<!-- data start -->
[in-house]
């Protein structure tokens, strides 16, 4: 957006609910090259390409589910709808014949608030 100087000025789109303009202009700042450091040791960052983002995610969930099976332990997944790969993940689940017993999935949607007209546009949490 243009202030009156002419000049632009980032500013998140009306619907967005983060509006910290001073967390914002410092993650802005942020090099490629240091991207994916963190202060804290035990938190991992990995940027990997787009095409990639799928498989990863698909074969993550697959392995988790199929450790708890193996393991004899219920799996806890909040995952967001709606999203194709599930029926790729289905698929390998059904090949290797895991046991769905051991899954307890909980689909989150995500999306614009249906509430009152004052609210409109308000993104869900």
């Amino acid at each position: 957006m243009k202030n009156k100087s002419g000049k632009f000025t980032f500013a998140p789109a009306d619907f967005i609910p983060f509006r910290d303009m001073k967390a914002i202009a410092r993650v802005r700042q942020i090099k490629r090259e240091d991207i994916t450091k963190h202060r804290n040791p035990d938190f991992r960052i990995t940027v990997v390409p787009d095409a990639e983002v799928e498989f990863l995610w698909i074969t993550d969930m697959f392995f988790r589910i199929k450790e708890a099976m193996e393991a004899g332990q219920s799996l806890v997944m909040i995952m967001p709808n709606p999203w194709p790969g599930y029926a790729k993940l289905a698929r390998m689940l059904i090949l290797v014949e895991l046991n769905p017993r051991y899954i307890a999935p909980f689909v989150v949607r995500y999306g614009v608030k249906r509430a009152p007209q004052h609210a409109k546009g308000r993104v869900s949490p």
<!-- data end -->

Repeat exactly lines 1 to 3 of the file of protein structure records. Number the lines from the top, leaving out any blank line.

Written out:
[in-house]
């Protein structure tokens, strides 16, 4: 957006609910090259390409589910709808014949608030 100087000025789109303009202009700042450091040791960052983002995610969930099976332990997944790969993940689940017993999935949607007209546009949490 243009202030009156002419000049632009980032500013998140009306619907967005983060509006910290001073967390914002410092993650802005942020090099490629240091991207994916963190202060804290035990938190991992990995940027990997787009095409990639799928498989990863698909074969993550697959392995988790199929450790708890193996393991004899219920799996806890909040995952967001709606999203194709599930029926790729289905698929390998059904090949290797895991046991769905051991899954307890909980689909989150995500999306614009249906509430009152004052609210409109308000993104869900």
């Amino acid at each position: 957006m243009k202030n009156k100087s002419g000049k632009f000025t980032f500013a998140p789109a009306d619907f967005i609910p983060f509006r910290d303009m001073k967390a914002i202009a410092r993650v802005r700042q942020i090099k490629r090259e240091d991207i994916t450091k963190h202060r804290n040791p035990d938190f991992r960052i990995t940027v990997v390409p787009d095409a990639e983002v799928e498989f990863l995610w698909i074969t993550d969930m697959f392995f988790r589910i199929k450790e708890a099976m193996e393991a004899g332990q219920s799996l806890v997944m909040i995952m967001p709808n709606p999203w194709p790969g599930y029926a790729k993940l289905a698929r390998m689940l059904i090949l290797v014949e895991l046991n769905p017993r051991y899954i307890a999935p909980f689909v989150v949607r995500y999306g614009v608030k249906r509430a009152p007209q004052h609210a409109k546009g308000r993104v869900s949490p």